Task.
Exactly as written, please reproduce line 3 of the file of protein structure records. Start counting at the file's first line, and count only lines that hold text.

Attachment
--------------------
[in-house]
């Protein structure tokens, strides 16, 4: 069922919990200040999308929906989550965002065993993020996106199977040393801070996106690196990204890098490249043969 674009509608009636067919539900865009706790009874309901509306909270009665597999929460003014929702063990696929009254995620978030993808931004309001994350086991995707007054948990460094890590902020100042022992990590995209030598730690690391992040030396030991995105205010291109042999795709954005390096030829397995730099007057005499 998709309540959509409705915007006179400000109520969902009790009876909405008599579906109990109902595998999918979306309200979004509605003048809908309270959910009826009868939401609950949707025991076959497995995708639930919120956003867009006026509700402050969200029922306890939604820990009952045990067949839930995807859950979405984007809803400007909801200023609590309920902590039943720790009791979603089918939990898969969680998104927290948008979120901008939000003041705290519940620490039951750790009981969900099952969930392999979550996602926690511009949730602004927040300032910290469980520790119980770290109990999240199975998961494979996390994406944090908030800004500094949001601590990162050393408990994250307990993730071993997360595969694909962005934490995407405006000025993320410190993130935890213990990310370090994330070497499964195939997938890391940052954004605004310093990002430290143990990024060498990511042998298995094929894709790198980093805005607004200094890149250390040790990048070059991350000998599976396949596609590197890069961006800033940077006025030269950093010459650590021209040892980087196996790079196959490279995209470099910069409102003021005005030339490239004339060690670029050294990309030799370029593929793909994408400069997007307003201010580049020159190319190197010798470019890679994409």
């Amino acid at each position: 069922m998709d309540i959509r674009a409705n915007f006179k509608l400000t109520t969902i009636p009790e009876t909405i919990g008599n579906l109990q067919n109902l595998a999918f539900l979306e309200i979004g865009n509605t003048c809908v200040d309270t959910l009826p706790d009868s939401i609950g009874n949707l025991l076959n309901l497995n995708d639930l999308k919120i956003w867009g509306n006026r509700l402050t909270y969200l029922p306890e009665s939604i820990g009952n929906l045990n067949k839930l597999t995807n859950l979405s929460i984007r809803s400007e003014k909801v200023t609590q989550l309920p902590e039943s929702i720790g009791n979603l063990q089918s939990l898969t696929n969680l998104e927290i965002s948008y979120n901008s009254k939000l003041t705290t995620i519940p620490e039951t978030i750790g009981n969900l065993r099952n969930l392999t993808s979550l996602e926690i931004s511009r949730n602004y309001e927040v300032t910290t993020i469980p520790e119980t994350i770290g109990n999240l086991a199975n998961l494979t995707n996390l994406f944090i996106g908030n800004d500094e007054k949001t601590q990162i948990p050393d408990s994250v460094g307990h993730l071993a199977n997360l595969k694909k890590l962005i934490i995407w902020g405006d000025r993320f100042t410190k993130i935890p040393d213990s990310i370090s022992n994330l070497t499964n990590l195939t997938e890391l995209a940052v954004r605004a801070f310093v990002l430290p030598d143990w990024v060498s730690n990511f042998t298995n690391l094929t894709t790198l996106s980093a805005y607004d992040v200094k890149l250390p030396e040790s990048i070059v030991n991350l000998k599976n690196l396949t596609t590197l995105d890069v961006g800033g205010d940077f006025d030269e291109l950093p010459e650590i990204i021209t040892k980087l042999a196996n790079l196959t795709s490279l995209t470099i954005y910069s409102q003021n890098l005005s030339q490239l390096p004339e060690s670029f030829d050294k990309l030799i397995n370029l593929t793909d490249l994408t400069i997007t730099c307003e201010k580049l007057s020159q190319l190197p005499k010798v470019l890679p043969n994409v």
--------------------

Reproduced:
């Amino acid at each position: 069922m998709d309540i959509r674009a409705n915007f006179k509608l400000t109520t969902i009636p009790e009876t909405i919990g008599n579906l109990q067919n109902l595998a999918f539900l979306e309200i979004g865009n509605t003048c809908v200040d309270t959910l009826p706790d009868s939401i609950g009874n949707l025991l076959n309901l497995n995708d639930l999308k919120i956003w867009g509306n006026r509700l402050t909270y969200l029922p306890e009665s939604i820990g009952n929906l045990n067949k839930l597999t995807n859950l979405s929460i984007r809803s400007e003014k909801v200023t609590q989550l309920p902590e039943s929702i720790g009791n979603l063990q089918s939990l898969t696929n969680l998104e927290i965002s948008y979120n901008s009254k939000l003041t705290t995620i519940p620490e039951t978030i750790g009981n969900l065993r099952n969930l392999t993808s979550l996602e926690i931004s511009r949730n602004y309001e927040v300032t910290t993020i469980p520790e119980t994350i770290g109990n999240l086991a199975n998961l494979t995707n996390l994406f944090i996106g908030n800004d500094e007054k949001t601590q990162i948990p050393d408990s994250v460094g307990h993730l071993a199977n997360l595969k694909k890590l962005i934490i995407w902020g405006d000025r993320f100042t410190k993130i935890p040393d213990s990310i370090s022992n994330l070497t499964n990590l195939t997938e890391l995209a940052v954004r605004a801070f310093v990002l430290p030598d143990w990024v060498s730690n990511f042998t298995n690391l094929t894709t790198l996106s980093a805005y607004d992040v200094k890149l250390p030396e040790s990048i070059v030991n991350l000998k599976n690196l396949t596609t590197l995105d890069v961006g800033g205010d940077f006025d030269e291109l950093p010459e650590i990204i021209t040892k980087l042999a196996n790079l196959t795709s490279l995209t470099i954005y910069s409102q003021n890098l005005s030339q490239l390096p004339e060690s670029f030829d050294k990309l030799i397995n370029l593929t793909d490249l994408t400069i997007t730099c307003e201010k580049l007057s020159q190319l190197p005499k010798v470019l890679p043969n994409v």